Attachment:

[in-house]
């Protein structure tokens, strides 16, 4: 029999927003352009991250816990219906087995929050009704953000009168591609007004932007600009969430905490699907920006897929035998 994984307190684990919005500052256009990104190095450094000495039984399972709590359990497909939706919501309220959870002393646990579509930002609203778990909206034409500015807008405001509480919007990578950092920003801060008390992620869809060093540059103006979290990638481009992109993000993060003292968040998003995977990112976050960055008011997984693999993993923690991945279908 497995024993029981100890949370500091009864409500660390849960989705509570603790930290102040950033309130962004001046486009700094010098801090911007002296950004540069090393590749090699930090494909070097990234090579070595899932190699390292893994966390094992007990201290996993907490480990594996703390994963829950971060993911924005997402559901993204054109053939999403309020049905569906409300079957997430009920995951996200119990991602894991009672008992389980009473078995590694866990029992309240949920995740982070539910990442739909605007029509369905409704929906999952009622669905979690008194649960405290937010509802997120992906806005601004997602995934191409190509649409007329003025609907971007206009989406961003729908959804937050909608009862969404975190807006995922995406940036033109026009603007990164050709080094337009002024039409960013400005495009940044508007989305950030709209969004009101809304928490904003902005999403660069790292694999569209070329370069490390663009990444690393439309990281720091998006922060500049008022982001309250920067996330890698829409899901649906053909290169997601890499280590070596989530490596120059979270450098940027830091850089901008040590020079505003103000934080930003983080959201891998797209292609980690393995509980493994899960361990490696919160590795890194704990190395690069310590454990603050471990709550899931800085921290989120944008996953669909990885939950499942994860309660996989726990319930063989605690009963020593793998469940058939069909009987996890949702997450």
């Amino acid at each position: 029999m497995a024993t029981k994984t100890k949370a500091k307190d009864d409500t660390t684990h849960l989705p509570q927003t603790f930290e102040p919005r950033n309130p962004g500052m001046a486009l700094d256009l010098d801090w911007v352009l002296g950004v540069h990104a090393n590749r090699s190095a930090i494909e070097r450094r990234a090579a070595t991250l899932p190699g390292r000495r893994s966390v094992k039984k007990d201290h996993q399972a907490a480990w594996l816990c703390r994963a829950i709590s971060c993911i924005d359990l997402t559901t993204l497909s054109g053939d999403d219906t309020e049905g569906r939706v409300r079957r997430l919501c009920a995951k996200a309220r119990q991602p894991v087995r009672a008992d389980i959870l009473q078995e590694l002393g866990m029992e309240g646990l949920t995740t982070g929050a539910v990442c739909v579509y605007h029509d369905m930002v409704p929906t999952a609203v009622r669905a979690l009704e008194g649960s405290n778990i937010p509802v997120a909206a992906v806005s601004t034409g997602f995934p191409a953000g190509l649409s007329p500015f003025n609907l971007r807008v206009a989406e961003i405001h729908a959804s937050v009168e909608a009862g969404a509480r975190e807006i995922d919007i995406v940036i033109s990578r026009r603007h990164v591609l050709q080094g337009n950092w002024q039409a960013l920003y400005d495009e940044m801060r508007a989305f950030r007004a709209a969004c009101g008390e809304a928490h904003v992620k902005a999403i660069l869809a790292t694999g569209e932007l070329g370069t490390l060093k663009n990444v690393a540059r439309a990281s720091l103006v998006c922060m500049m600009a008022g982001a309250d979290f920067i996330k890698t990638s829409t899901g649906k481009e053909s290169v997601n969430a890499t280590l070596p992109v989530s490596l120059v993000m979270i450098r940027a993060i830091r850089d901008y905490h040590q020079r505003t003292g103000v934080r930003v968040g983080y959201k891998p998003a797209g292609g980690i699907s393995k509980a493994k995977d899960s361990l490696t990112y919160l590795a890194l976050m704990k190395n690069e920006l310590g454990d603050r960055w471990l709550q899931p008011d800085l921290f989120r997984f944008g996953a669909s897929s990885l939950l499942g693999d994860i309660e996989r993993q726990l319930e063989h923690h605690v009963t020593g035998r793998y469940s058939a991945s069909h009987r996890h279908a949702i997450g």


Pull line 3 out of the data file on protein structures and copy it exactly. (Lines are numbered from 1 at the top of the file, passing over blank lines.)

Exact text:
């Amino acid at each position: 029999m497995a024993t029981k994984t100890k949370a500091k307190d009864d409500t660390t684990h849960l989705p509570q927003t603790f930290e102040p919005r950033n309130p962004g500052m001046a486009l700094d256009l010098d801090w911007v352009l002296g950004v540069h990104a090393n590749r090699s190095a930090i494909e070097r450094r990234a090579a070595t991250l899932p190699g390292r000495r893994s966390v094992k039984k007990d201290h996993q399972a907490a480990w594996l816990c703390r994963a829950i709590s971060c993911i924005d359990l997402t559901t993204l497909s054109g053939d999403d219906t309020e049905g569906r939706v409300r079957r997430l919501c009920a995951k996200a309220r119990q991602p894991v087995r009672a008992d389980i959870l009473q078995e590694l002393g866990m029992e309240g646990l949920t995740t982070g929050a539910v990442c739909v579509y605007h029509d369905m930002v409704p929906t999952a609203v009622r669905a979690l009704e008194g649960s405290n778990i937010p509802v997120a909206a992906v806005s601004t034409g997602f995934p191409a953000g190509l649409s007329p500015f003025n609907l971007r807008v206009a989406e961003i405001h729908a959804s937050v009168e909608a009862g969404a509480r975190e807006i995922d919007i995406v940036i033109s990578r026009r603007h990164v591609l050709q080094g337009n950092w002024q039409a960013l920003y400005d495009e940044m801060r508007a989305f950030r007004a709209a969004c009101g008390e809304a928490h904003v992620k902005a999403i660069l869809a790292t694999g569209e932007l070329g370069t490390l060093k663009n990444v690393a540059r439309a990281s720091l103006v998006c922060m500049m600009a008022g982001a309250d979290f920067i996330k890698t990638s829409t899901g649906k481009e053909s290169v997601n969430a890499t280590l070596p992109v989530s490596l120059v993000m979270i450098r940027a993060i830091r850089d901008y905490h040590q020079r505003t003292g103000v934080r930003v968040g983080y959201k891998p998003a797209g292609g980690i699907s393995k509980a493994k995977d899960s361990l490696t990112y919160l590795a890194l976050m704990k190395n690069e920006l310590g454990d603050r960055w471990l709550q899931p008011d800085l921290f989120r997984f944008g996953a669909s897929s990885l939950l499942g693999d994860i309660e996989r993993q726990l319930e063989h923690h605690v009963t020593g035998r793998y469940s058939a991945s069909h009987r996890h279908a949702i997450g």